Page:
MS: A playful, mindful brand. What is your brand? If somebody asked you to describe your brand identity, your brand personality, what would you be? Are you an up attribute? Are you something that gets the blood flowing? Or are you more of a down attribute? Are you something that's a little more calm, reserved, conservative? Up attributes are things like being playful, being fresh like the Fresh Prince, contemporary, adventurous, edgy or daring like Errol Flynn, nimble or agile, profane, domineering, magical or mystical like Gandalf. Or are you more of a down attribute? Are you mindful, sophisticated like 007? Are you established, traditional, nurturing, protective, empathetic like the Oprah? Are you reliable, stable, familiar, safe, secure, sacred, contemplative or wise like the Dalai Lama or Yoda?
Over the course of this film, we had 500-plus companies who were up and down companies saying, "no," they didn't want any part of this project. They wanted nothing to do with this film, mainly because they would have no control, they would have no control over the final product. But we did get 17 brand partners who were willing to relinquish that control, who wanted to be in business with someone as mindful and as playful as myself and who ultimately empowered us to tell stories that normally we wouldn't be able to tell — stories that an advertiser would normally never get behind.
They enabled us to tell the story about neuromarketing, as we got into telling the story in this film about how now they're using MRI's to target the desire centers of your brain for both commercials as well as movie marketing. We went to San Paulo where they have banned outdoor advertising. In the entire city for the past five years, there's no billboards, there's no posters, there's no flyers, nothing. (Applause) And we went to school districts where now companies are making their way into cash-strapped schools all across America. What's incredible for me is the projects that I've gotten the most feedback out of, or I've had the most success in, are ones where I've interacted with things directly.
And that's what these brands did. They cut out the middleman, they cut out their agencies and said, "Maybe these agencies don't have my best interest in mind. I'm going to deal directly with the artist. I'm going to work with him to create something different, something that's going to get people thinking, that's going to challenge the way we look at the world."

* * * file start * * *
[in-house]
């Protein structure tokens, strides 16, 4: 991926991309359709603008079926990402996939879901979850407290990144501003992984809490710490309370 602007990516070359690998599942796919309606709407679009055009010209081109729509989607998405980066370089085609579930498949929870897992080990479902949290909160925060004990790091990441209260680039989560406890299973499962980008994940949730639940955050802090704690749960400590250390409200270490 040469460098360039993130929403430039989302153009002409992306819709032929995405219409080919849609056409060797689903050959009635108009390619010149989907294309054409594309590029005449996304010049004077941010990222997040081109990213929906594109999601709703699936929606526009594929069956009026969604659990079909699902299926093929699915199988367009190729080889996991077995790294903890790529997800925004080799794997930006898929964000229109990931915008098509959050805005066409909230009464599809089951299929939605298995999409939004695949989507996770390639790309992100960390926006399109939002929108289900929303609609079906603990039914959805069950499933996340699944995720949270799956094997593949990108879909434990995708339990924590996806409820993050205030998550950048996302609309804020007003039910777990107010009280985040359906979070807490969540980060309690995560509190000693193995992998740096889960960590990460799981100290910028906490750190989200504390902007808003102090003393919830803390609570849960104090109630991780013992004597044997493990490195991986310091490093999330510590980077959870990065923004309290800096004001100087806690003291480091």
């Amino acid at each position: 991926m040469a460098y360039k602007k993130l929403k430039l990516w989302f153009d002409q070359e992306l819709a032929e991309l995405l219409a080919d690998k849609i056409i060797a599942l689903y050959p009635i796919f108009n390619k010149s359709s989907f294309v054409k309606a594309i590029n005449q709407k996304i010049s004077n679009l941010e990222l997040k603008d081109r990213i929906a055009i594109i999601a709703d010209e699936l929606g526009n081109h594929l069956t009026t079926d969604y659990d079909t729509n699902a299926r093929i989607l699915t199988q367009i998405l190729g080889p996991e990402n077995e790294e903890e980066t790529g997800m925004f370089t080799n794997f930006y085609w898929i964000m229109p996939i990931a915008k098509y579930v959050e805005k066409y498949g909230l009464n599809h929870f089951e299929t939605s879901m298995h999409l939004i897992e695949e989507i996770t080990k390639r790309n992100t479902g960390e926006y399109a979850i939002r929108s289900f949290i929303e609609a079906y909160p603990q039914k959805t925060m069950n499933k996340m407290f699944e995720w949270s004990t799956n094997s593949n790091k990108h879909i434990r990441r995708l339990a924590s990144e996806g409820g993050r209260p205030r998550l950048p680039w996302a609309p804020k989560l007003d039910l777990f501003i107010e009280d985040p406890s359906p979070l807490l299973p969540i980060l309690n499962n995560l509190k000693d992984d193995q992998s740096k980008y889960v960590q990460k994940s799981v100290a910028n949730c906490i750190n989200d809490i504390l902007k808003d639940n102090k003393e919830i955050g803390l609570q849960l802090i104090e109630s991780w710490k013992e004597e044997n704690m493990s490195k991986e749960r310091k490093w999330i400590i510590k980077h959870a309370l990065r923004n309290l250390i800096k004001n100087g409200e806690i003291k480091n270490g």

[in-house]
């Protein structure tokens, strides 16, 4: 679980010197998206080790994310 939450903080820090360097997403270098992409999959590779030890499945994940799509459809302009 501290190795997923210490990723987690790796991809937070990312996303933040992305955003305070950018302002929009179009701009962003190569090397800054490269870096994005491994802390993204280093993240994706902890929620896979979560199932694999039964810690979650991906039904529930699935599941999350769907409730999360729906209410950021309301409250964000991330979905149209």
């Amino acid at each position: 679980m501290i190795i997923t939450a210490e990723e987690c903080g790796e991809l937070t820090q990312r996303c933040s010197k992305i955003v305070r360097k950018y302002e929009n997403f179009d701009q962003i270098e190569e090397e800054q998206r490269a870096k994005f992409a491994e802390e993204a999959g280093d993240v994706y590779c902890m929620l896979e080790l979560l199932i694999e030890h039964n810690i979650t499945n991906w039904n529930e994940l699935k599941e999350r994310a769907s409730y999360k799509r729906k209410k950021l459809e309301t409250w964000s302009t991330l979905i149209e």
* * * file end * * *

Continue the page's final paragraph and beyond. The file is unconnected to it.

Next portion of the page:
And how has that been for them? Has it been successful? Well, since the film premiered at the Sundance Film Festival, let's take a look. According to Burrelles, the movie premiered in January, and since then — and this isn't even the whole thing — we've had 900 million media impressions for this film. That's literally covering just like a two and a half-week period. That's only online — no print, no TV. The film hasn't even been distributed yet. It's not even online. It's not even streaming. It's not even been out into other foreign countries yet. So ultimately, this film has already started to gain a lot of momentum. And not bad for a project that almost every ad agency we talked to advised their clients not to take part.
What I always believe is that if you take chances, if you take risks, that in those risks will come opportunity. I believe that when you push people away from that, you're pushing them more towards failure. I believe that when you train your employees to be risk averse, then you're preparing your whole company to be reward challenged. I feel like that what has to happen moving forward is we need to encourage people to take risks. We need to encourage people to not be afraid of opportunities that may scare them. Ultimately, moving forward, I think we have to embrace fear. We've got to put that bear in a cage. (Laughter) Embrace fear. Embrace risk. One big spoonful at a time, we have to embrace risk.
And ultimately, we have to embrace transparency. Today, more than ever, a little honesty is going to go a long way. And that being said, through honesty and transparency, my entire talk, "Embrace Transparency," has been brought to you by my good friends at EMC, who for $7,100 bought the naming rights on eBay. (Applause) EMC: Turning big data into big opportunity for organizations all over the world. EMC presents: "Embrace Transparency."
Thank you very much, guys.
June Cohen: So, Morgan, in the name of transparency, what exactly happened to that $7,100? MS: That is a fantastic question. I have in my pocket a check made out to the parent organization to the TED organization, the Sapling Foundation — a check for $7,100 to be applied toward my attendance for next year's TED.
With humor and persistence, filmmaker Morgan Spurlock dives into the hidden but influential world of brand marketing, on his quest to make a completely sponsored film about sponsorship. (And yes, onstage naming rights for this talk were sponsored too. By whom and for how much? He'll tell you.)
Morgan Spurlock makes documentary film and TV that is personal, political — and, above all, deeply empathetic.
Morgan Spurlock makes documentary film and TV that is personal, political — and, above all, deeply empathetic.